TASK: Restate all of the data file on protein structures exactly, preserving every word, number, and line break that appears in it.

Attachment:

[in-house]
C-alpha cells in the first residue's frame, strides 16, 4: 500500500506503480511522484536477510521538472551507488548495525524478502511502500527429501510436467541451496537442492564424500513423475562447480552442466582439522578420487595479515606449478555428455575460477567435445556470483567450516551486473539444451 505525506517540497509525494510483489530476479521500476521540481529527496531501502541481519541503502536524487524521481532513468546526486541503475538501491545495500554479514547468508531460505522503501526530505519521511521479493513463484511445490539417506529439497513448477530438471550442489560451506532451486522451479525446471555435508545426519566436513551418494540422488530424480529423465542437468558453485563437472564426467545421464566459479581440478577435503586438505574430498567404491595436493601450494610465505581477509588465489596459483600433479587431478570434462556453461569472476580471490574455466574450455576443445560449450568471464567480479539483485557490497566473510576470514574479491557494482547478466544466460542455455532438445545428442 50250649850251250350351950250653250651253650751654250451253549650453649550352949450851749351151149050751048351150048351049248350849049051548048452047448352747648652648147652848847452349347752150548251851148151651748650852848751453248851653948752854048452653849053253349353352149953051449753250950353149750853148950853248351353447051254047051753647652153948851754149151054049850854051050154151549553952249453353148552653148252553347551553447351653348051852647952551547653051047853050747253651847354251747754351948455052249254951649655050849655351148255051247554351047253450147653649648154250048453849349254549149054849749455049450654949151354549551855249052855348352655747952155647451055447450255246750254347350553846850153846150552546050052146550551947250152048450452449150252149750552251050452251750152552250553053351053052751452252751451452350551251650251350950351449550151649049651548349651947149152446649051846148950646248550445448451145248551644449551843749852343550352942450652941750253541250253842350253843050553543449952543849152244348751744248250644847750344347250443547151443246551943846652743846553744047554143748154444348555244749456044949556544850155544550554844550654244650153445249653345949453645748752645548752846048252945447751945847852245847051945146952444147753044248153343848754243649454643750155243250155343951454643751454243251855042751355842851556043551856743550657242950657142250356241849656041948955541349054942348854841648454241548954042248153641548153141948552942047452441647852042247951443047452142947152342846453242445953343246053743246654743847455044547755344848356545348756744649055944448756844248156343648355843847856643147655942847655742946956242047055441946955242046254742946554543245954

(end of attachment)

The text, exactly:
[in-house]
C-alpha cells in the first residue's frame, strides 16, 4: 500500500506503480511522484536477510521538472551507488548495525524478502511502500527429501510436467541451496537442492564424500513423475562447480552442466582439522578420487595479515606449478555428455575460477567435445556470483567450516551486473539444451 505525506517540497509525494510483489530476479521500476521540481529527496531501502541481519541503502536524487524521481532513468546526486541503475538501491545495500554479514547468508531460505522503501526530505519521511521479493513463484511445490539417506529439497513448477530438471550442489560451506532451486522451479525446471555435508545426519566436513551418494540422488530424480529423465542437468558453485563437472564426467545421464566459479581440478577435503586438505574430498567404491595436493601450494610465505581477509588465489596459483600433479587431478570434462556453461569472476580471490574455466574450455576443445560449450568471464567480479539483485557490497566473510576470514574479491557494482547478466544466460542455455532438445545428442 50250649850251250350351950250653250651253650751654250451253549650453649550352949450851749351151149050751048351150048351049248350849049051548048452047448352747648652648147652848847452349347752150548251851148151651748650852848751453248851653948752854048452653849053253349353352149953051449753250950353149750853148950853248351353447051254047051753647652153948851754149151054049850854051050154151549553952249453353148552653148252553347551553447351653348051852647952551547653051047853050747253651847354251747754351948455052249254951649655050849655351148255051247554351047253450147653649648154250048453849349254549149054849749455049450654949151354549551855249052855348352655747952155647451055447450255246750254347350553846850153846150552546050052146550551947250152048450452449150252149750552251050452251750152552250553053351053052751452252751451452350551251650251350950351449550151649049651548349651947149152446649051846148950646248550445448451145248551644449551843749852343550352942450652941750253541250253842350253843050553543449952543849152244348751744248250644847750344347250443547151443246551943846652743846553744047554143748154444348555244749456044949556544850155544550554844550654244650153445249653345949453645748752645548752846048252945447751945847852245847051945146952444147753044248153343848754243649454643750155243250155343951454643751454243251855042751355842851556043551856743550657242950657142250356241849656041948955541349054942348854841648454241548954042248153641548153141948552942047452441647852042247951443047452142947152342846453242445953343246053743246654743847455044547755344848356545348756744649055944448756844248156343648355843847856643147655942847655742946956242047055441946955242046254742946554543245954